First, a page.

New homes for homeless

By Casey Neill

An extra 22 homes will soon be available for people living on Greater Dandenong’s streets.
On Monday 14 November, Dandenong MP Gabrielle Williams announced that the State Government would work with 10 organisations to acquire 16 and lease six properties in the municipality.
She said the project was part of the Rapid Housing Assistance Program.
“We are providing more support to ensure those in need have access to housing and targeted assistance to get back on their feet,” she said.
“We moved quickly to work with the housing sector to finalise our rapid housing program – and we will move quickly to get people in to homes.
“There are many factors that can drive homelessness – and this funding will ensure people get all the support they need.”
New CEO at Dandenong’s Cornerstone Contact Centre, Stephen Barrington, congratulated the State Government on the 22 new houses for Greater Dandenong, and the $109 million plan to respond to homelessness that the project is part of.
“We are dealing with people each day who are experiencing insecure and affordable housing, and these numbers are growing,” he said.
“Having access to safe and secure housing is one of the foundation stones that can help people deal with other issues in their lives such as health and relationships.”
He thanked the State Government and Ms Williams for “their ongoing commitment to supporting those who are vulnerable within our society and agencies like ourselves that work with them”.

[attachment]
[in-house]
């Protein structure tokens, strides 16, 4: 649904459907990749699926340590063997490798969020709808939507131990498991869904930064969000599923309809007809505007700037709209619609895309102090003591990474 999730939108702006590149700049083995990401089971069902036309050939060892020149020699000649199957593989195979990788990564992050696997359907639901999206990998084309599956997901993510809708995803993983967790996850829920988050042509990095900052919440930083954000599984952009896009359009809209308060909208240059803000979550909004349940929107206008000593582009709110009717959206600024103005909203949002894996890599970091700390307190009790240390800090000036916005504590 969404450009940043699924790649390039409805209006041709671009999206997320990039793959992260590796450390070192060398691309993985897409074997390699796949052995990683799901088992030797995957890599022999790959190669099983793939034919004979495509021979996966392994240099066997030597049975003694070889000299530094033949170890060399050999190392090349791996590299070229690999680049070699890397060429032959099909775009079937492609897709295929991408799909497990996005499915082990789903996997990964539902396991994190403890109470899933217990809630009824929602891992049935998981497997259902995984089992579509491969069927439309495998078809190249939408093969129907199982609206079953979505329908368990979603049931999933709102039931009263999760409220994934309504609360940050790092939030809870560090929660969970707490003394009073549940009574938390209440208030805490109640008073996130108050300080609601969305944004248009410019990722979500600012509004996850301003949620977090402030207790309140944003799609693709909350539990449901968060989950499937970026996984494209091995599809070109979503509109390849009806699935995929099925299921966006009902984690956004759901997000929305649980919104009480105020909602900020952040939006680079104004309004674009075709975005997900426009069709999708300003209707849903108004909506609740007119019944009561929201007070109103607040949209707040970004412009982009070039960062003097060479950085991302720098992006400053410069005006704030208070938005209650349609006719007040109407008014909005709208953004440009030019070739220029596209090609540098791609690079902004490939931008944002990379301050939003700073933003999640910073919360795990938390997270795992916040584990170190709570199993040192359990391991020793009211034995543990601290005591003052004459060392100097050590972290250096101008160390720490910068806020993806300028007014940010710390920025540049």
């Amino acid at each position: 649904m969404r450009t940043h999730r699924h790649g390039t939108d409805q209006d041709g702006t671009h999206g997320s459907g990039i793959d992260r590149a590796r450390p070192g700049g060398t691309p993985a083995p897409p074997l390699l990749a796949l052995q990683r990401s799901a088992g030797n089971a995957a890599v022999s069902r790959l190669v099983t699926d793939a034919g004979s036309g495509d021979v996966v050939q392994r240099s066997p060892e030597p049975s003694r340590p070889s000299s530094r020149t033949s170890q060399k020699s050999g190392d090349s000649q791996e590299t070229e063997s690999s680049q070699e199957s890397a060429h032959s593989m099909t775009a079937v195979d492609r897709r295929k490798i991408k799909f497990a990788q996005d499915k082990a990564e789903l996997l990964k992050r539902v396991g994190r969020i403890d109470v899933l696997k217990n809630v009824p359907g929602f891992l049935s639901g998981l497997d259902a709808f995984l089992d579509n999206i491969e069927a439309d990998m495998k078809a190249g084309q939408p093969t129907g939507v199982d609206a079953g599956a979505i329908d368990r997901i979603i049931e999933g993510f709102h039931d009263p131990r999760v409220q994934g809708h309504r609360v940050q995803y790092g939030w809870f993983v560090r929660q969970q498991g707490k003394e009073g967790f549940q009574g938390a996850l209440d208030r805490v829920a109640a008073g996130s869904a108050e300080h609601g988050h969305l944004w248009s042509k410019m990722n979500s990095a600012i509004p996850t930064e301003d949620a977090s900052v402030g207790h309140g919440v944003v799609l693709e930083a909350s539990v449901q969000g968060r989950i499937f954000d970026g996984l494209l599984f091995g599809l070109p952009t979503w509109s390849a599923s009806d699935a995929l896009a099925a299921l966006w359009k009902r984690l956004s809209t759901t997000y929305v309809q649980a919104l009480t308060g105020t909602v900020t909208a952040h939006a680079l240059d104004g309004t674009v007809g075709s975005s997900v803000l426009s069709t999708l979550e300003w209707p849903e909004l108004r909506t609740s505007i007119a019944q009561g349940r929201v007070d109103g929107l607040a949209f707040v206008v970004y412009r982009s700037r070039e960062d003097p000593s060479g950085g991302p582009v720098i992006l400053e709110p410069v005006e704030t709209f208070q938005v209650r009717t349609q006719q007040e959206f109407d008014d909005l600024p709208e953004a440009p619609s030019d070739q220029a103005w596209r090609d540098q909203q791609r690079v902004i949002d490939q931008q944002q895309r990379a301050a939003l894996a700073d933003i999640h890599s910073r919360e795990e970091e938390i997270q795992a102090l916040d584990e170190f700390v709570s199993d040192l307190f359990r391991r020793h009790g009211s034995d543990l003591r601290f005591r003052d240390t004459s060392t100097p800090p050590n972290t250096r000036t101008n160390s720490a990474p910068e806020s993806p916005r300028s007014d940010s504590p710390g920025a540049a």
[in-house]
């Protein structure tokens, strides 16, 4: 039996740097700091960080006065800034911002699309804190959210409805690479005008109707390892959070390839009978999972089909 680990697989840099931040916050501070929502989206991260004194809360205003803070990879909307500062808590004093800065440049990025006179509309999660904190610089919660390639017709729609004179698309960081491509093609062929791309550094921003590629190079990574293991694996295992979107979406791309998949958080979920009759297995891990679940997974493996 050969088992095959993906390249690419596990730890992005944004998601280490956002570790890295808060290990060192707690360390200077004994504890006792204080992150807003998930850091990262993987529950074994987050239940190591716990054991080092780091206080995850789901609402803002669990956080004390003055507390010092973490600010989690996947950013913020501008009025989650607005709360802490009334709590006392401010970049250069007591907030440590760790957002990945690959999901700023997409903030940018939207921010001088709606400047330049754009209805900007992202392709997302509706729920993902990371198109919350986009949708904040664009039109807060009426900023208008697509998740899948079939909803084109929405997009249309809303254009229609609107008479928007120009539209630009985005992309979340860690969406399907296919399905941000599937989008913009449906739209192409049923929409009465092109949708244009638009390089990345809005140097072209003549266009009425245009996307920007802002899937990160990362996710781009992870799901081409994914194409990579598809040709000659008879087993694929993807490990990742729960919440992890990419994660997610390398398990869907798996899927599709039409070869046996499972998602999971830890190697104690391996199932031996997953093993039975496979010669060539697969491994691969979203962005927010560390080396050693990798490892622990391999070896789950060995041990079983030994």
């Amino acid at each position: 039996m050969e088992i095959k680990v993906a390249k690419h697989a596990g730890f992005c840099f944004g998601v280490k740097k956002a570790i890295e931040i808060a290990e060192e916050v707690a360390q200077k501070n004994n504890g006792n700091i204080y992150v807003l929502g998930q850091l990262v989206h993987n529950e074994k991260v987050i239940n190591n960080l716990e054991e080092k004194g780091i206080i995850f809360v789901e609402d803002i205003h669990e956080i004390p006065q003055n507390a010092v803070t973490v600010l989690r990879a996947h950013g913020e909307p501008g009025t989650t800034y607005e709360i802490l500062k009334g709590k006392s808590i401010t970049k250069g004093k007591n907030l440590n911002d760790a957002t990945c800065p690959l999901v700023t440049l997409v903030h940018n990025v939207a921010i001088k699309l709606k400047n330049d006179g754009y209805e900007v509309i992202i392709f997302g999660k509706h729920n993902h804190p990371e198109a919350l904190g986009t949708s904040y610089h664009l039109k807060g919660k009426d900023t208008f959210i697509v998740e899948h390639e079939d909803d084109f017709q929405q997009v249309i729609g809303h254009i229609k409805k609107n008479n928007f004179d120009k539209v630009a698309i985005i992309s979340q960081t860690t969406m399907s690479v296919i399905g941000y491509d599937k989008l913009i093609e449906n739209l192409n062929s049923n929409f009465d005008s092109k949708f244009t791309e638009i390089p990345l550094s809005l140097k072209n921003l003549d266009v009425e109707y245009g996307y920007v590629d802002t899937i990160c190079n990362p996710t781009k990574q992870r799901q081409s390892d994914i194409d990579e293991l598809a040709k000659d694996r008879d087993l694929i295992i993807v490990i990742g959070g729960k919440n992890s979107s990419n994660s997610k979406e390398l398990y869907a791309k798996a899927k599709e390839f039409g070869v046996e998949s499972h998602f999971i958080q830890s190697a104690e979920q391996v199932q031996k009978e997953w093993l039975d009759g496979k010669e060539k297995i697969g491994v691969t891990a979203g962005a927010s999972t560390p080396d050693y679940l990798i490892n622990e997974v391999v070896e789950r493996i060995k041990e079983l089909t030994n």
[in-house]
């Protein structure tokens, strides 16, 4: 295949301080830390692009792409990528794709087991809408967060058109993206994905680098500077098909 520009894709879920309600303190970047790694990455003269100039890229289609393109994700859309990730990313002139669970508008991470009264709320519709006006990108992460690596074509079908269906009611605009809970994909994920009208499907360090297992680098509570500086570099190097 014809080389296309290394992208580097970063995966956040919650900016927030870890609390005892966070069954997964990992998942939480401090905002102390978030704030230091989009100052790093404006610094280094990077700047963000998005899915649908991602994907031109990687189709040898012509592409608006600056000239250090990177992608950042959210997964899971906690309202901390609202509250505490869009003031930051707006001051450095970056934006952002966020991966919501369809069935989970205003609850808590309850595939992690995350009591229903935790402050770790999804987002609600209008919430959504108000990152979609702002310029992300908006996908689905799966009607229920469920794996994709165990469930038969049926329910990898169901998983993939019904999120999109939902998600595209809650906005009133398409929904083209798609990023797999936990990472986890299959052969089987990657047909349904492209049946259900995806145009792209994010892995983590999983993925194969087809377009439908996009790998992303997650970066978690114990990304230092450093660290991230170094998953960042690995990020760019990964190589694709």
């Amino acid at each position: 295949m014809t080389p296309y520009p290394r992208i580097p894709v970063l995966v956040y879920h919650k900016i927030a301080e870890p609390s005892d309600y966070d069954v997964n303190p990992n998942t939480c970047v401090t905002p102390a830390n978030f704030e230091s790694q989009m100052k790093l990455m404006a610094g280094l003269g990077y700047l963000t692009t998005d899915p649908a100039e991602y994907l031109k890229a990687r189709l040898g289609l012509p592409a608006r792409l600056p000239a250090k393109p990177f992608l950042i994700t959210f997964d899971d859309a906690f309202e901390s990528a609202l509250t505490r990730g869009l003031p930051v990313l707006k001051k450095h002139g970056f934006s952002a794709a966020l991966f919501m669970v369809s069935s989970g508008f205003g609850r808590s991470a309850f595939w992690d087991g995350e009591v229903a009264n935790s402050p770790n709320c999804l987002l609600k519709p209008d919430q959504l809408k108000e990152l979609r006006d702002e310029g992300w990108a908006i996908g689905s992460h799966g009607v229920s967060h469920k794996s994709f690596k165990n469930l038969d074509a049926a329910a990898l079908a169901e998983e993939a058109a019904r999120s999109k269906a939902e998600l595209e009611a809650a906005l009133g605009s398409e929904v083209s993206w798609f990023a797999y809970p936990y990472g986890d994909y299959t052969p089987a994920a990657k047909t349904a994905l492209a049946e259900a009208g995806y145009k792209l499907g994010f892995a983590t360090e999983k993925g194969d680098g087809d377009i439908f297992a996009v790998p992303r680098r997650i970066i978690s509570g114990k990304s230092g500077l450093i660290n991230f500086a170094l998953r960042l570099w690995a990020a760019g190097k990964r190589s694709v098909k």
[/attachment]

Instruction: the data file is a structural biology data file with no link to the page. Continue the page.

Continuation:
Mr Barrington, who joined Cornerstone last month, said there were 100 registered boarding houses in Dandenong “plus 300 extras”.
“There’s more boarding houses here than there are in St Kilda,” he said.
“I think in St Kilda they’re slowly getting pushed out because of the pricing.
“This is where more and more are being pushed out to.
“For a lot of the people living in rooming houses, by the time they pay their board there they’ve got $40 a week to live on.”
Cornerstone isn’t just about providing a meal to people in need.
“It is a place for people to come and belong,” Mr Barrington said.
“People really love and own this place here. Because of that, they protect the space.
“Some guests have important roles they take up here.
“People aren’t just here as takers, they give back to the community as well.”

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